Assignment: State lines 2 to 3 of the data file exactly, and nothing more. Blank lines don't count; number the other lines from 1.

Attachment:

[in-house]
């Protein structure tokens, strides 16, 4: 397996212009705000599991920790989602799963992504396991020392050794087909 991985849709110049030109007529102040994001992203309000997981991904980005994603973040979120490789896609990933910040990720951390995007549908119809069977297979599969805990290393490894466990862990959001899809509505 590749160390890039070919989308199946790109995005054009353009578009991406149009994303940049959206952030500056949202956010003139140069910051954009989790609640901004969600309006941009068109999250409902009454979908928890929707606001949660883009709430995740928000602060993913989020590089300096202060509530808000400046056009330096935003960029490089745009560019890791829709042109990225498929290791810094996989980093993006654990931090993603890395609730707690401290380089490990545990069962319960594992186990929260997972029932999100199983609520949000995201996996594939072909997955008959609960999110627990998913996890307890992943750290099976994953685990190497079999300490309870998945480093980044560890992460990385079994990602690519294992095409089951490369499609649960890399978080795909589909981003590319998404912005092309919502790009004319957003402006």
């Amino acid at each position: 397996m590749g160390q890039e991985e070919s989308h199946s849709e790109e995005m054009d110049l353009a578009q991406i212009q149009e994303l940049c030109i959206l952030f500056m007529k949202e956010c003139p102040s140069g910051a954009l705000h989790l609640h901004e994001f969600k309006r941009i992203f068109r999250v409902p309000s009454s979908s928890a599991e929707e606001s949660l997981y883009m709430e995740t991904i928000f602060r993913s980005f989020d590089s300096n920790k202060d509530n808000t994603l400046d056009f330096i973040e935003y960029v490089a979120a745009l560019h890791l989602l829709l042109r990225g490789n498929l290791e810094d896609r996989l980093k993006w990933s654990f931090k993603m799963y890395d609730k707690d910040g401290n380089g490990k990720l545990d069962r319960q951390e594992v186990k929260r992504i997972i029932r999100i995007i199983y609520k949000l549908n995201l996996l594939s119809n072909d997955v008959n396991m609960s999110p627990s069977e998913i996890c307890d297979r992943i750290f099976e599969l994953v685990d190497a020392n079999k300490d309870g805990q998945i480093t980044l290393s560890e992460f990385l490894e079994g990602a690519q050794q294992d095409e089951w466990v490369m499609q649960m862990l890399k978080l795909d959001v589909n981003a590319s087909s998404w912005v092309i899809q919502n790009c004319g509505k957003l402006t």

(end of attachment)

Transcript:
């Protein structure tokens, strides 16, 4: 397996212009705000599991920790989602799963992504396991020392050794087909 991985849709110049030109007529102040994001992203309000997981991904980005994603973040979120490789896609990933910040990720951390995007549908119809069977297979599969805990290393490894466990862990959001899809509505 590749160390890039070919989308199946790109995005054009353009578009991406149009994303940049959206952030500056949202956010003139140069910051954009989790609640901004969600309006941009068109999250409902009454979908928890929707606001949660883009709430995740928000602060993913989020590089300096202060509530808000400046056009330096935003960029490089745009560019890791829709042109990225498929290791810094996989980093993006654990931090993603890395609730707690401290380089490990545990069962319960594992186990929260997972029932999100199983609520949000995201996996594939072909997955008959609960999110627990998913996890307890992943750290099976994953685990190497079999300490309870998945480093980044560890992460990385079994990602690519294992095409089951490369499609649960890399978080795909589909981003590319998404912005092309919502790009004319957003402006």
């Amino acid at each position: 397996m590749g160390q890039e991985e070919s989308h199946s849709e790109e995005m054009d110049l353009a578009q991406i212009q149009e994303l940049c030109i959206l952030f500056m007529k949202e956010c003139p102040s140069g910051a954009l705000h989790l609640h901004e994001f969600k309006r941009i992203f068109r999250v409902p309000s009454s979908s928890a599991e929707e606001s949660l997981y883009m709430e995740t991904i928000f602060r993913s980005f989020d590089s300096n920790k202060d509530n808000t994603l400046d056009f330096i973040e935003y960029v490089a979120a745009l560019h890791l989602l829709l042109r990225g490789n498929l290791e810094d896609r996989l980093k993006w990933s654990f931090k993603m799963y890395d609730k707690d910040g401290n380089g490990k990720l545990d069962r319960q951390e594992v186990k929260r992504i997972i029932r999100i995007i199983y609520k949000l549908n995201l996996l594939s119809n072909d997955v008959n396991m609960s999110p627990s069977e998913i996890c307890d297979r992943i750290f099976e599969l994953v685990d190497a020392n079999k300490d309870g805990q998945i480093t980044l290393s560890e992460f990385l490894e079994g990602a690519q050794q294992d095409e089951w466990v490369m499609q649960m862990l890399k978080l795909d959001v589909n981003a590319s087909s998404w912005v092309i899809q919502n790009c004319g509505k957003l402006t």